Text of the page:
44% of corporate reports need to think more long-term - KPMG survey
New research from KPMG has suggested that corporate reports lack proper focus and are too concerned with only short-term results.
The 2016 Survey of Business Reporting assessed the content of 270 annual reports from larger public companies based in 16 different countries to determine apparent trends and identify areas of concern.
On average, the reports surveyed were around 200 pages in length, 42% of which were financial statements. Business strategies were attributed just 14% while performance and prospects analysis made up 15% of the published information.
Mark Vaessen, Global Head of IFRS at KPMG International, said: “Financial information is not the only data that matters to investors.
“When evaluating a company, investors also need to be able to assess the health of a business, its growth potential and the long-term sustainability of its earnings.”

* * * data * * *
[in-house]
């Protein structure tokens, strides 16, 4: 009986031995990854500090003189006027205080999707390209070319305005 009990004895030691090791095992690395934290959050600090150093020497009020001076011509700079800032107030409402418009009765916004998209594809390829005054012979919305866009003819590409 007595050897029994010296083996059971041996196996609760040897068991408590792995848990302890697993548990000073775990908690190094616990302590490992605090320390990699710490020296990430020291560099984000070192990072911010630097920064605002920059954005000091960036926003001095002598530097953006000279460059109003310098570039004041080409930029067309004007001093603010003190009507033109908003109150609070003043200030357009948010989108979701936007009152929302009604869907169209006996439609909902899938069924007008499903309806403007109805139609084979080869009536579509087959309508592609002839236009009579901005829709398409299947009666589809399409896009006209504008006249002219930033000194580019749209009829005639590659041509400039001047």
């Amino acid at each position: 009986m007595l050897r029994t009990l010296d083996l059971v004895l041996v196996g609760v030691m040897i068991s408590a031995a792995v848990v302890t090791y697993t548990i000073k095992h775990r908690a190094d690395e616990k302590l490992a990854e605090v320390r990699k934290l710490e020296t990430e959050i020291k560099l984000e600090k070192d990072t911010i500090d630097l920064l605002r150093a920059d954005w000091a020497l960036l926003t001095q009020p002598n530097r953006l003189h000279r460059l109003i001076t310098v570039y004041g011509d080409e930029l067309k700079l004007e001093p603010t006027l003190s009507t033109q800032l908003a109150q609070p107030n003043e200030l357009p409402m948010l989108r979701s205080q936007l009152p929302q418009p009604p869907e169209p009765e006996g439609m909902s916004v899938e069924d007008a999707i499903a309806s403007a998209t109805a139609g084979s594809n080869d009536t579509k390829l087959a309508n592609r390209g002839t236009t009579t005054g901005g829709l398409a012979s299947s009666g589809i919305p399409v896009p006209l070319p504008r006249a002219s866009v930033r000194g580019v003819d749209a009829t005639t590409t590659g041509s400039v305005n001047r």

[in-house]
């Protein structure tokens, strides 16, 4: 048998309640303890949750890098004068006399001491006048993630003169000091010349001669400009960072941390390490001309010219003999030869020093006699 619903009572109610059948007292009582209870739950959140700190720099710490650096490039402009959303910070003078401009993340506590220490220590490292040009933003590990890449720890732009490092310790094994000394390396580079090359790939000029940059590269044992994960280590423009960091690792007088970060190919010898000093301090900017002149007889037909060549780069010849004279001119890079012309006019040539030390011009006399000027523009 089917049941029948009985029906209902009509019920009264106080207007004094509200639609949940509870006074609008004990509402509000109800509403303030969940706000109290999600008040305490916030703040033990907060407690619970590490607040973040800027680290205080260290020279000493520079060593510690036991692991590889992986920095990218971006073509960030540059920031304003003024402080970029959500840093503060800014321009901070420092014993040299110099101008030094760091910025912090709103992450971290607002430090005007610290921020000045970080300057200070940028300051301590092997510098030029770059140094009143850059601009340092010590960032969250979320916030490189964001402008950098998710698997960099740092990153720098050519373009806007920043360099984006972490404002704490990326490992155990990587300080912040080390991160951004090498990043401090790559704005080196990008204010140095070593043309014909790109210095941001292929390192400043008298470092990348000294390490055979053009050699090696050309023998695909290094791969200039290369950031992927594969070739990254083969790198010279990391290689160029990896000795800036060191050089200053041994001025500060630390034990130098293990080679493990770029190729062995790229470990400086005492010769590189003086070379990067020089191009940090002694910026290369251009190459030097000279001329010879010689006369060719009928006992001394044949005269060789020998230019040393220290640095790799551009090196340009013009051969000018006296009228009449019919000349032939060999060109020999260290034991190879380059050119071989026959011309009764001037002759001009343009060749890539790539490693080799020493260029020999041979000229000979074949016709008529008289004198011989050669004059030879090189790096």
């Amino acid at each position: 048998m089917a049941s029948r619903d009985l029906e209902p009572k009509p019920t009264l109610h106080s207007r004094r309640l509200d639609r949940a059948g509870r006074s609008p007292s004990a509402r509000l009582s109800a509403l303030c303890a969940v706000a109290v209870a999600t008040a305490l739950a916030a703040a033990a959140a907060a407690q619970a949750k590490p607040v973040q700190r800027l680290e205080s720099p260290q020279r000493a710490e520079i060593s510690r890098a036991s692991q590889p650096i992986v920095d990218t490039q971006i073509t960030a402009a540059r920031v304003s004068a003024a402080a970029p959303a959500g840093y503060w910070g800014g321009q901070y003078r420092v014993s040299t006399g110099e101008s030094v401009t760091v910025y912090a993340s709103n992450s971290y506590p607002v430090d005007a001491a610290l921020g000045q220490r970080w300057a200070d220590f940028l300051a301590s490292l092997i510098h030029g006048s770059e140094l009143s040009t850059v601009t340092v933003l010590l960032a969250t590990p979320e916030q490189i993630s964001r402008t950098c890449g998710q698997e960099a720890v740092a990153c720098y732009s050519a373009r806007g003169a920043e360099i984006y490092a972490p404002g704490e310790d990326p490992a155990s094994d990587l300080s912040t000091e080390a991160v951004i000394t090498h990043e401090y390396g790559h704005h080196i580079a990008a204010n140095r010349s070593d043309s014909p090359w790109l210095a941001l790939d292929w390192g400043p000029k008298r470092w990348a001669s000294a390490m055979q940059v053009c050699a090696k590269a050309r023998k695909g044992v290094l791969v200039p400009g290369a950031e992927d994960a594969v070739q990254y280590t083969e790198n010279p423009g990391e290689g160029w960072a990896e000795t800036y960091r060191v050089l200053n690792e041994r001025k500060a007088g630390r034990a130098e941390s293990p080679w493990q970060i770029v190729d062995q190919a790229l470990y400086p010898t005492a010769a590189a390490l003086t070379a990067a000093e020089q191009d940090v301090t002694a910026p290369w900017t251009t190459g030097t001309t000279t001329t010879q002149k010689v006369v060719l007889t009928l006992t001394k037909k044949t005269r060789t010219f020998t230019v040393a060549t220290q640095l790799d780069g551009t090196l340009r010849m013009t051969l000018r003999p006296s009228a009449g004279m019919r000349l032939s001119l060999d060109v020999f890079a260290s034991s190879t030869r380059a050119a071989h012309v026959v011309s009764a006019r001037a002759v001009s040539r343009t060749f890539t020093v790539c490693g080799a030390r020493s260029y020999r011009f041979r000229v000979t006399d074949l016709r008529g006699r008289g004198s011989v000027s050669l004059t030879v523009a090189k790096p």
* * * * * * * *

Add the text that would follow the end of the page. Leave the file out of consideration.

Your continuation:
Of the six key areas of business health studied, only 11% of companies supplied a satisfactory amount of data.
For example, while 58% contained metrics related to product performance, the majority lacked the related indicators of efficiency, branding and R&D.
The research did show a number of companies beginning to shift toward significant elements of business performance outside of pure finance but the results indicate there is still room for improvement.
Only 17% tell investors whether the business is winning or retaining customers and 73% of the reports surveyed do not discuss customer-focus as a key business objective.
KPMG's conclusions suggest corporate reporting may need to adapt to maintain a balance between short-term indicators and highlighting the long-term viability and business health of a company.